The Warning Signs of Opioid Addiction: Catch It Before It Goes Too Far!

Unfortunately, opioid addiction has become a major problem in our nation today. This addiction is a terrible disease that can have a strong grip on its unsuspecting victims, often changing a family member or friend into someone you no longer recognize. As sad as it may sound, there is a good chance that someone in your life is struggling with this addiction, either currently, or will be in the future. We here at Cognitive Psychiatry want to help you recognize these warning signs of opioid addiction so you can either get the help you need before it goes too far or you might have a chance to make a positive difference in another’s life!

ADDRESSING A POSSIBLE OPIOID ADDICT

You may think that the best way to find out if someone is abusing opioids is to simply ask them directly. This is the way we usually find out answers in our day-to-day lives and it’s pretty effective, right? Well, the problem is that once the addiction takes hold of an individual, the user is basically held hostage by the drug. The majority of that person’s day is spent in a repeating cycle of seeking out and using the drug. The most important goal becomes coming up with ways to obtain more so that the user can feel “normal” and avoid very uncomfortable withdrawal symptoms. With this strong of a hold, it’s no wonder that the user will lie, cheat, steal, and manipulate so they can continue to be fueled by opioids. A once honest and very forthcoming family member may thus begin to lie and cover up their opioid addiction so that they can continue to use. However, there are specific warning signs that you can look for.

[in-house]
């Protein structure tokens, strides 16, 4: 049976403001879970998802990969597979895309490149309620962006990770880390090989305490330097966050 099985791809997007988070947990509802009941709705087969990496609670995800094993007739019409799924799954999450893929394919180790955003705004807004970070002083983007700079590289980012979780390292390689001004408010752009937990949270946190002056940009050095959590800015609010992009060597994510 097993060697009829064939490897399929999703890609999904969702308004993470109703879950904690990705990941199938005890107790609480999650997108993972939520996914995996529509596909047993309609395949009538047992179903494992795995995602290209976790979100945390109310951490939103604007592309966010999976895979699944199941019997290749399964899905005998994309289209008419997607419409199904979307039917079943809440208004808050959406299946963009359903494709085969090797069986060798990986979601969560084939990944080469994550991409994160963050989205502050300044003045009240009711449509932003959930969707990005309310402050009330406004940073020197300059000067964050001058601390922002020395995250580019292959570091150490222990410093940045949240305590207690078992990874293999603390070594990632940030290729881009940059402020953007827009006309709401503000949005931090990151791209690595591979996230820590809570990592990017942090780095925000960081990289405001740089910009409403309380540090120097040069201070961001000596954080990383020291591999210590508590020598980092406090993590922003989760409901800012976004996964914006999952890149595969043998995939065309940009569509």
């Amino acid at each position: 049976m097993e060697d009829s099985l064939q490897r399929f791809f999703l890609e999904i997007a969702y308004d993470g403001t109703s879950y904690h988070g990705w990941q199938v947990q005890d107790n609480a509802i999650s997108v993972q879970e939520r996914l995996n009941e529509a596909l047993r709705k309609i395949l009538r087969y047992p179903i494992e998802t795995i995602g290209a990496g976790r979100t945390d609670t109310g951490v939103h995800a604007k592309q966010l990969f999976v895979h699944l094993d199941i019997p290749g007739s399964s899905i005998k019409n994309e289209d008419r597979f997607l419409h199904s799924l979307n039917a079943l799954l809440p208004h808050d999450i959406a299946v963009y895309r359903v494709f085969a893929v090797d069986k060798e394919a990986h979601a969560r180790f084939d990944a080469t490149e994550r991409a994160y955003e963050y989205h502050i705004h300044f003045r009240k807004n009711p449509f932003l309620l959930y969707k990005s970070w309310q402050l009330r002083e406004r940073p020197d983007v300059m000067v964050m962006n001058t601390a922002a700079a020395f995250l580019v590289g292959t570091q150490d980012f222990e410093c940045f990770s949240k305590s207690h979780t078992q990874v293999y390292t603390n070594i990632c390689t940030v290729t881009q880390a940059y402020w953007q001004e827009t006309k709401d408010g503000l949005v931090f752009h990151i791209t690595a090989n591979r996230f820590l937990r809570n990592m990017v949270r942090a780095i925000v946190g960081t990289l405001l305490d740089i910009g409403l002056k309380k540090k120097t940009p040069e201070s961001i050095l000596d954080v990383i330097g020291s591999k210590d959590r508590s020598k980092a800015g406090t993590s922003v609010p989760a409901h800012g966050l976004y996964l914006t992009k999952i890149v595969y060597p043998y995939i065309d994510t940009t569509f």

WHAT TO LOOK OUT FOR:

Although each person struggling with opioid addiction has their own personal and unique story that brought them to the abuse of opioids, the course that the addiction takes has many similarities from person-to-person. Here are some common warning signs of opioid addiction to help us identify the disease, then guide us in helping a loved one get help sooner rather than later:

Opioid addiction can have devastating effects for both the patient and their loved ones. Luckily, there is professional help available! Please do not hesitate to contact us at Cognitive Psychiatry if you believe someone you know and love may be using opioids. We are here to help you guide your loved one back to a healthy, drug-free existence.

Warm Wishes,

Dr. Matt Bader, Cognitive Psychiatry of Chapel Hill

Author
Dr. Matt Bader Specializing in addiction psychiatry in adults, Matt Bader, MD, is a board-certified psychiatrist providing care at Cognitive Psychiatry of Chapel Hill in Chapel Hill, North Carolina. The New Jersey native has made the Tar Heel State his permanent home. After completing his undergraduate degree at Rutgers University in New Brunswick, New Jersey, Dr. Bader went on to earn his doctor of medicine degree from Robert Wood Johnson Medical School in New Brunswick, New Jersey. Dr. Bader completed his psychiatry residency at Duke University Medical Center in Durham, North Carolina. He received subspecialty training in addiction psychiatry as a fellow at the Medical University of South Carolina in Charleston. Taking a holistic approach to addiction psychiatry, Dr. Bader works to treat mood-related conditions, like anxiety and depression in addition to addiction issues. This approach allows Dr. Brader to treat the whole person and not just the addiction. Dr. Bader strives to provide each patient with the comprehensive

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